3. Repetitive negative thinking 34.94 (8.89) .94 1 .48** .22* .35** −.11 .06
4. Burnout exhaustion 14.98 (4.60) .81 1 .40** .58** −.01 .17
5. Burnout cynicism 10.56 (4.11) .85 1 .65** −.06 .11
6. Burnout inadequacy 7.54 (2.45) .54 1 −.01 .12
7. Age 23.64 (7.86) 1 −.01
8. Gender 1
DOI: 10.7717/peerj.5004/table-1

Notes:

p < .05.
p < .01.

Path analysis models

Initial model

A test of the full model indicated a just-identified model, from which fit statistics were not produced (Fig. S1). In this model there were statistically significant direct positive effects of Perfectionistic Concerns on Repetitive Negative Thinking, Burnout Exhaustion, Burnout Inadequacy, and Burnout Cynicism. There was also a statistically significant direct effect of Repetitive Negative Thinking on Burnout Exhaustion and Burnout Inadequacy. Additionally, there were statistically significant direct positive effects of Perfectionistic Strivings on Burnout Inadequacy and Burnout Cynicism. There was no direct relationship between Perfectionistic Strivings and Repetitive Negative Thinking or Burnout Exhaustion. There was also no direct relationship between Repetitive Negative Thinking and Burnout Cynicism.

Model 2

A second model was run, without the non-significant pathways to test the most parsimonious model. The path analysis revealed good model fit to the data χ2df = 1.07, CFI = .999, TLI = .995, RMSEA = .024 (90% CI [.000–.154]), SRMR = .030 (see Fig. 2).

Final tested model.
Figure 2: Final tested model.
Final tested model with only significant pathways between perfectionism, burnout, and repetitive negative thinking considered. Only significant pathways coefficients represented. All coefficients are standardized with 95% confidence intervals in brackets.

Direct pathways

There were statistically significant direct positive effects of Perfectionistic Concerns on Repetitive Negative Thinking, Burnout Exhaustion (p < .001), Burnout Inadequacy (p < .001), and Burnout Cynicism (p < .001). There was also a statistically significant direct effect of Repetitive Negative Thinking on Burnout Exhaustion (p = .001), and Burnout Inadequacy (p = .041). Additionally, there were statistically significant direct positive effects of Perfectionistic Strivings on Burnout Inadequacy (p < .001), and Burnout Cynicism (p = .017).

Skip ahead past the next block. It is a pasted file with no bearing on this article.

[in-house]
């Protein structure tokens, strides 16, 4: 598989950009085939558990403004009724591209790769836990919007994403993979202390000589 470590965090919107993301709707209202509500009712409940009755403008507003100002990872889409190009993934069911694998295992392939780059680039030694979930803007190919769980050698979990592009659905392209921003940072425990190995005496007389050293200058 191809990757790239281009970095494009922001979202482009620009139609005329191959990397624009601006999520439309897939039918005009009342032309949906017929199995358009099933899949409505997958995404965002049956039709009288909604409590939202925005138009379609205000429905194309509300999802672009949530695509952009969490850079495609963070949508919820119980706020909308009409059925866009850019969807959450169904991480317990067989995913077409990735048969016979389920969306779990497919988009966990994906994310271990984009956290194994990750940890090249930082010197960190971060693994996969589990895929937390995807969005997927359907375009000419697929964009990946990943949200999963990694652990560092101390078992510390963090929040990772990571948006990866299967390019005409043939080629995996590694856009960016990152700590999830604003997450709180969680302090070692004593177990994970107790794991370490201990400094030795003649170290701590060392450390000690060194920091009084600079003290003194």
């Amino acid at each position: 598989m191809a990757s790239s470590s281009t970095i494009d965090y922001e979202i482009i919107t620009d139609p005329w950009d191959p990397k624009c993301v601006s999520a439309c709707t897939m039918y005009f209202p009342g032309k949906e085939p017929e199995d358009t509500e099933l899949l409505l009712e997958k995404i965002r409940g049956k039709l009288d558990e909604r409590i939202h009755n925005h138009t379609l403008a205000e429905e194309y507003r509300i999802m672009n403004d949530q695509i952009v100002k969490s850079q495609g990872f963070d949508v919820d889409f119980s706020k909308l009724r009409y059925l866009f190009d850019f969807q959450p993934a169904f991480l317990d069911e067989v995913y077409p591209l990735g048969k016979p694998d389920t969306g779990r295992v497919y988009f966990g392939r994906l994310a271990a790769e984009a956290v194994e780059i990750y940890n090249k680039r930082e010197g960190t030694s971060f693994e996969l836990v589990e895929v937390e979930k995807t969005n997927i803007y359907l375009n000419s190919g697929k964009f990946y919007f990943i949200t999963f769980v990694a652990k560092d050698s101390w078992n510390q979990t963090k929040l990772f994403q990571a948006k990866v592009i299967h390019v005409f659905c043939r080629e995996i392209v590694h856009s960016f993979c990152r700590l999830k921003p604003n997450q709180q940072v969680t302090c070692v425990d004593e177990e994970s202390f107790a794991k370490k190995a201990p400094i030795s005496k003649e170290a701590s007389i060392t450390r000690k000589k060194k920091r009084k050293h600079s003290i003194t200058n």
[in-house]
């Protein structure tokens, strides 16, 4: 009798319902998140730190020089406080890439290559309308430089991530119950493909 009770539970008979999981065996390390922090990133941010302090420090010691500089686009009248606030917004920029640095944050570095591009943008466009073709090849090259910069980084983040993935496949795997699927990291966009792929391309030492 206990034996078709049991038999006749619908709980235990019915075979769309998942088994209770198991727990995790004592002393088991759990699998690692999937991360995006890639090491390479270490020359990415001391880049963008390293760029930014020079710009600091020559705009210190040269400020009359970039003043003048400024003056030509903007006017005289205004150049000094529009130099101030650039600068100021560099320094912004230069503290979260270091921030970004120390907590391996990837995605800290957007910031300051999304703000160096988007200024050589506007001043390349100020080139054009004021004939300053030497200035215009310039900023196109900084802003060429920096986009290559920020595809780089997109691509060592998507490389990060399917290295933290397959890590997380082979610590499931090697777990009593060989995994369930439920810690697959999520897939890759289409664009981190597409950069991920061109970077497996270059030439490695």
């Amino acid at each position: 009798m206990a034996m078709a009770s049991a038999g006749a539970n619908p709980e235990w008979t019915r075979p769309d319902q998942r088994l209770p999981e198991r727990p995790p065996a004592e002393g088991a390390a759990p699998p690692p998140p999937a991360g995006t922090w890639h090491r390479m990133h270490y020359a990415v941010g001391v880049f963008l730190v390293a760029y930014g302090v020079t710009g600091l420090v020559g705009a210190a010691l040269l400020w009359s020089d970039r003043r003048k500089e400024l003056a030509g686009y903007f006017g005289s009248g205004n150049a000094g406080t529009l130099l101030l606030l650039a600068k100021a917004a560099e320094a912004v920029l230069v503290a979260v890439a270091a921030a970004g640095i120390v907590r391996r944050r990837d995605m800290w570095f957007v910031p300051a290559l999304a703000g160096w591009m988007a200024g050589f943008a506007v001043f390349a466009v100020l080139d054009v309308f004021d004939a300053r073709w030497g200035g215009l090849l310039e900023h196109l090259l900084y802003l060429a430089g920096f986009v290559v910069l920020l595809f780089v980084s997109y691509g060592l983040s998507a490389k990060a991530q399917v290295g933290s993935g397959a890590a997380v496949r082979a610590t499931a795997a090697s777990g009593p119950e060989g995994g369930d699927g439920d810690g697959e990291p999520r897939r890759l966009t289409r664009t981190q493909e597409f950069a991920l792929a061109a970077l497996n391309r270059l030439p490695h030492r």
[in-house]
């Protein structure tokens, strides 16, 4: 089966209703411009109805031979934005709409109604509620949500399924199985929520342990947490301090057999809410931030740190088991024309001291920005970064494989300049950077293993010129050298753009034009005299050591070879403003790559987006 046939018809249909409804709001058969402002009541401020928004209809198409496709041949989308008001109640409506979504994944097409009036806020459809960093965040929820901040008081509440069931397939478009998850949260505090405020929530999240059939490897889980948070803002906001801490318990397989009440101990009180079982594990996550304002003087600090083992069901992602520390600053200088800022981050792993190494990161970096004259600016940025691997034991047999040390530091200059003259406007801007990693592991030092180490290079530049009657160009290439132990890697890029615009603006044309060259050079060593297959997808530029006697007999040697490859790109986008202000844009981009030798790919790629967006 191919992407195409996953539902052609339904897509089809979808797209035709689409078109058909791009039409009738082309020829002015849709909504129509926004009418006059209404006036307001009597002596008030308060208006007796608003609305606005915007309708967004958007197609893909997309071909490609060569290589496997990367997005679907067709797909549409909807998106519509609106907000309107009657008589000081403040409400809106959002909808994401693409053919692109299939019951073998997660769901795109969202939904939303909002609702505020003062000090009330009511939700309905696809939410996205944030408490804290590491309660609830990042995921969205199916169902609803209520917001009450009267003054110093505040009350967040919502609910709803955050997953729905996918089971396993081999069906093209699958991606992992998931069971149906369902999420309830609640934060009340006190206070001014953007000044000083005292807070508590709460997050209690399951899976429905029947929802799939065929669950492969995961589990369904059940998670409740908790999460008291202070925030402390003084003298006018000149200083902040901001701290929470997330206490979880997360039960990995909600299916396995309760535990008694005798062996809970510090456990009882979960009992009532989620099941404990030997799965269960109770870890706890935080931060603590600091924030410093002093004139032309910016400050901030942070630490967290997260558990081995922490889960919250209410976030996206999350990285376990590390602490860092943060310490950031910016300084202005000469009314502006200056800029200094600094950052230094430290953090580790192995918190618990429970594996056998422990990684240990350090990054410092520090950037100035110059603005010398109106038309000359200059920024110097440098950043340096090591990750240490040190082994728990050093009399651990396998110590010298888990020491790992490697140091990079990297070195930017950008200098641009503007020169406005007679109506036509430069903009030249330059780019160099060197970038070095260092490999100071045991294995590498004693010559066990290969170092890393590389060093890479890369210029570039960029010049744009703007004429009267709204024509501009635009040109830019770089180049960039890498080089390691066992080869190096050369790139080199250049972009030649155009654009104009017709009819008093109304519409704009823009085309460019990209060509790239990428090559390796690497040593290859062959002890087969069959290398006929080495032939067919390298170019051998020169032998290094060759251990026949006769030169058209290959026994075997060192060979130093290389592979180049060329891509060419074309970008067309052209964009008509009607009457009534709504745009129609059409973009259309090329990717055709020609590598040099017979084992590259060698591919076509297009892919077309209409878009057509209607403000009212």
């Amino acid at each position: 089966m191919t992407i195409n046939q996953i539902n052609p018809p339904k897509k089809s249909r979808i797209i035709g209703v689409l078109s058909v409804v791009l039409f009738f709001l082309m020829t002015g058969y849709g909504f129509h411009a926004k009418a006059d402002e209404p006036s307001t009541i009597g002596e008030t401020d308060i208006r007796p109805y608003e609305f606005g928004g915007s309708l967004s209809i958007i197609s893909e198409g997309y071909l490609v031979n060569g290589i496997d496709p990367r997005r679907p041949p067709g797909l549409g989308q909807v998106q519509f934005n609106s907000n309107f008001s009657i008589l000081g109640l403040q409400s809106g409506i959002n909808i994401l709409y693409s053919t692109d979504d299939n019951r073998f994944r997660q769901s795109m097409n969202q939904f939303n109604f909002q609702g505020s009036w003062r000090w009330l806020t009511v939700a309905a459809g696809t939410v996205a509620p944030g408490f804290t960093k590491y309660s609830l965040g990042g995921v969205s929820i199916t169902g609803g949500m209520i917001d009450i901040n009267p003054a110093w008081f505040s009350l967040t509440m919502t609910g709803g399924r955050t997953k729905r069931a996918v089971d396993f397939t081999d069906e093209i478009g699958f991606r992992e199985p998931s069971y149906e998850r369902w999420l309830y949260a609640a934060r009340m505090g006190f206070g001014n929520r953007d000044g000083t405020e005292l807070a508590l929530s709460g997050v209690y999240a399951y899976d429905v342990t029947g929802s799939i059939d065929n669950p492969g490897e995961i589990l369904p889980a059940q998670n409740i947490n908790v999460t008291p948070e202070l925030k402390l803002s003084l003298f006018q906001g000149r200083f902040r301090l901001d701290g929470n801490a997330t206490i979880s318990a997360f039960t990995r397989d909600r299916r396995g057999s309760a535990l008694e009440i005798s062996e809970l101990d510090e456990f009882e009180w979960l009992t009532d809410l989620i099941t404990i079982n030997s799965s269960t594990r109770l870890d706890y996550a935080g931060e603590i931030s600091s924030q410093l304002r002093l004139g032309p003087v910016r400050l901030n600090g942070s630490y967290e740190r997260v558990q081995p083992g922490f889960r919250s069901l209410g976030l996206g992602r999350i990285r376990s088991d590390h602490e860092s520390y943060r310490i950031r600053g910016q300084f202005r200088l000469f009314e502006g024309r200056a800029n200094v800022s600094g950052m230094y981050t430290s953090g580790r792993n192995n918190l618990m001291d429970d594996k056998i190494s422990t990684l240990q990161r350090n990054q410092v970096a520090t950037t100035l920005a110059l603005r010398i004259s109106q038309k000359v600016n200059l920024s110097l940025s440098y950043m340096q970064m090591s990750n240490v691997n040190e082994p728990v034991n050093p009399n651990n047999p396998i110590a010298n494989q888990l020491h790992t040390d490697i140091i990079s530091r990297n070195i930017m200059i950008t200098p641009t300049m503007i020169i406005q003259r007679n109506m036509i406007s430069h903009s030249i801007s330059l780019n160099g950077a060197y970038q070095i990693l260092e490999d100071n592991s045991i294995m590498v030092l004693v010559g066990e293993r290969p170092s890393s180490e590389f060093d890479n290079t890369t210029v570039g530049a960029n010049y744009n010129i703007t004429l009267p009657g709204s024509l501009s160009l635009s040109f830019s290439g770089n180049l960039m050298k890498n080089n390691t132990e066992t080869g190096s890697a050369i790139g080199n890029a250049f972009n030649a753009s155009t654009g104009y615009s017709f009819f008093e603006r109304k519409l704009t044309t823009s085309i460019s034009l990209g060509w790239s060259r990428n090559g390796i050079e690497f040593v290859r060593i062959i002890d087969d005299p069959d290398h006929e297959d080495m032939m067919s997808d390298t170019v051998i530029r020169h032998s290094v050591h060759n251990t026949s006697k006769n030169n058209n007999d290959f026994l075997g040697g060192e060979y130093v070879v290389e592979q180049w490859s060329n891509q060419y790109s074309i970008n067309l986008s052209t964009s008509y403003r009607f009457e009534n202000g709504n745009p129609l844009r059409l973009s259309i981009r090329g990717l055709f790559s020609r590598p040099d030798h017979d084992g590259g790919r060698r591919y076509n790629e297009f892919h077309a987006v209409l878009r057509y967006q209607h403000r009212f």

Indirect pathways

There were significant indirect relationships between Perfectionistic Concerns and Burnout Exhaustion (β = .121, p = .003, SE = 0.041, 95% CI [.055–.190]). No other indirect pathways were observed. See Fig. 2 for the final path analysis model with standardised beta, standard error, and 95% confidence intervals for significant pathways.

Discussion

The aim of the study was to investigate the relationship between perfectionism, Repetitive Negative Thinking, and Academic Burnout. Consistent with previous research (e.g., Kljajic, Gaudreau & Franche, 2017), Perfectionistic Concerns was independently associated with all three elements of Academic Burnout among university students. These findings suggest that Perfectionistic Concerns is an important predictor of Academic Burnout among university students and represents a viable target for interventions aimed at reducing burnout in this population. Previous research has demonstrated that cognitive-behavioural programs are effective in reducing problematic Perfectionistic Concerns and that interventions specifically targeting perfectionism can reduce various psychological symptoms, including eating disorder symptoms, generalised anxiety, and depression (e.g., Rozental et al., 2017; Shafran et al., 2017; also see Egan, Wade & Shafran, 2011 for a review). Future studies should investigate whether such interventions targeting Perfectionistic Concerns are similarly effective in reducing Academic Burnout in university students. Not only would the results of such studies have considerable practical utility, they would also further understanding of the causal nature of the relationship between Perfectionistic Concerns and Academic Burnout.